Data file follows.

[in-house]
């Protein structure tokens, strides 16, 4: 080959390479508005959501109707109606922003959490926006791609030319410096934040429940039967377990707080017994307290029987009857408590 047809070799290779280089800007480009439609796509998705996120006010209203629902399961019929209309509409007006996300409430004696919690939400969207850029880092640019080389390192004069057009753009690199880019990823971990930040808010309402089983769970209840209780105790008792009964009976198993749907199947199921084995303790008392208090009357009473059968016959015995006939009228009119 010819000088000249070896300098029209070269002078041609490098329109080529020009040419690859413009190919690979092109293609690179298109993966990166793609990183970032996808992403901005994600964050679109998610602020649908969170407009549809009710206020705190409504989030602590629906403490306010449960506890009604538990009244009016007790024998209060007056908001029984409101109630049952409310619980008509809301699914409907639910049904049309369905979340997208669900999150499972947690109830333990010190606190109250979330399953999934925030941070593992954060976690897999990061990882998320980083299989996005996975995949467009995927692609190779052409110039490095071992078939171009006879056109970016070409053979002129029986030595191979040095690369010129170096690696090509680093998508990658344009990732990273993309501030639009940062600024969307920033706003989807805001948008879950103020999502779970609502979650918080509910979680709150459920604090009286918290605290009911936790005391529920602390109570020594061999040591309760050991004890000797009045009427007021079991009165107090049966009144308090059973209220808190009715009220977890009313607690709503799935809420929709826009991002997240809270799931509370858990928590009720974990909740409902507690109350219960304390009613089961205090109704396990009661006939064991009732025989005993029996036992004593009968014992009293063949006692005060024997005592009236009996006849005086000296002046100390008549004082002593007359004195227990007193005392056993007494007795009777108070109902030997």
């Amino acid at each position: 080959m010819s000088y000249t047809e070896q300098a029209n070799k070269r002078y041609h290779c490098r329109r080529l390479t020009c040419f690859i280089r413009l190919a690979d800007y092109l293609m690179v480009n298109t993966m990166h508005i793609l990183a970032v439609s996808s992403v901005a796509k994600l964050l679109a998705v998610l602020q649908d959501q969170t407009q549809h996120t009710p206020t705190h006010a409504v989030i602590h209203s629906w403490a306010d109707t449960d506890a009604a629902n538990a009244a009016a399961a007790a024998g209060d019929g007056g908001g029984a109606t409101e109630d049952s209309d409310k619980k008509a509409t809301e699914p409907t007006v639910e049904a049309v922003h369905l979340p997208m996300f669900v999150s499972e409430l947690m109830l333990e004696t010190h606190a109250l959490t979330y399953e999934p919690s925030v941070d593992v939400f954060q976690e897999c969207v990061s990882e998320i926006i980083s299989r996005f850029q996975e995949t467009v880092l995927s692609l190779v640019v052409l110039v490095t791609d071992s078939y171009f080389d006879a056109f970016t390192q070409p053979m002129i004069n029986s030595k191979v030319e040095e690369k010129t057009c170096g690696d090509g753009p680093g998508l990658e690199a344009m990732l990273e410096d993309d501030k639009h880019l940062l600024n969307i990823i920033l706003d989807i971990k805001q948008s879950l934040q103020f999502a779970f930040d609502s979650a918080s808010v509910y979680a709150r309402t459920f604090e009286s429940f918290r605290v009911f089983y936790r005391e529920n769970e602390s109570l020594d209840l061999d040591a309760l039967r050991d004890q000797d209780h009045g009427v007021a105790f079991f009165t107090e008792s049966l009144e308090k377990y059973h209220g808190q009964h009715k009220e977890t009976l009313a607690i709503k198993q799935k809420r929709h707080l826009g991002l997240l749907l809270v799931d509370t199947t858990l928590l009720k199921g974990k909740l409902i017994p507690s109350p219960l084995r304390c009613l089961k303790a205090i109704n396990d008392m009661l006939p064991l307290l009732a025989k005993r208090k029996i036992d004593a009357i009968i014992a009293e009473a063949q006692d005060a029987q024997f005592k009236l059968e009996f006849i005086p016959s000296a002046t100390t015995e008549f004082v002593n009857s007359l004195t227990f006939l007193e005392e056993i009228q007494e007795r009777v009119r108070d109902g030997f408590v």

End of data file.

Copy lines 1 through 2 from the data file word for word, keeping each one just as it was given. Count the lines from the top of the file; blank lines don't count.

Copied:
[in-house]
């Protein structure tokens, strides 16, 4: 080959390479508005959501109707109606922003959490926006791609030319410096934040429940039967377990707080017994307290029987009857408590 047809070799290779280089800007480009439609796509998705996120006010209203629902399961019929209309509409007006996300409430004696919690939400969207850029880092640019080389390192004069057009753009690199880019990823971990930040808010309402089983769970209840209780105790008792009964009976198993749907199947199921084995303790008392208090009357009473059968016959015995006939009228009119 010819000088000249070896300098029209070269002078041609490098329109080529020009040419690859413009190919690979092109293609690179298109993966990166793609990183970032996808992403901005994600964050679109998610602020649908969170407009549809009710206020705190409504989030602590629906403490306010449960506890009604538990009244009016007790024998209060007056908001029984409101109630049952409310619980008509809301699914409907639910049904049309369905979340997208669900999150499972947690109830333990010190606190109250979330399953999934925030941070593992954060976690897999990061990882998320980083299989996005996975995949467009995927692609190779052409110039490095071992078939171009006879056109970016070409053979002129029986030595191979040095690369010129170096690696090509680093998508990658344009990732990273993309501030639009940062600024969307920033706003989807805001948008879950103020999502779970609502979650918080509910979680709150459920604090009286918290605290009911936790005391529920602390109570020594061999040591309760050991004890000797009045009427007021079991009165107090049966009144308090059973209220808190009715009220977890009313607690709503799935809420929709826009991002997240809270799931509370858990928590009720974990909740409902507690109350219960304390009613089961205090109704396990009661006939064991009732025989005993029996036992004593009968014992009293063949006692005060024997005592009236009996006849005086000296002046100390008549004082002593007359004195227990007193005392056993007494007795009777108070109902030997």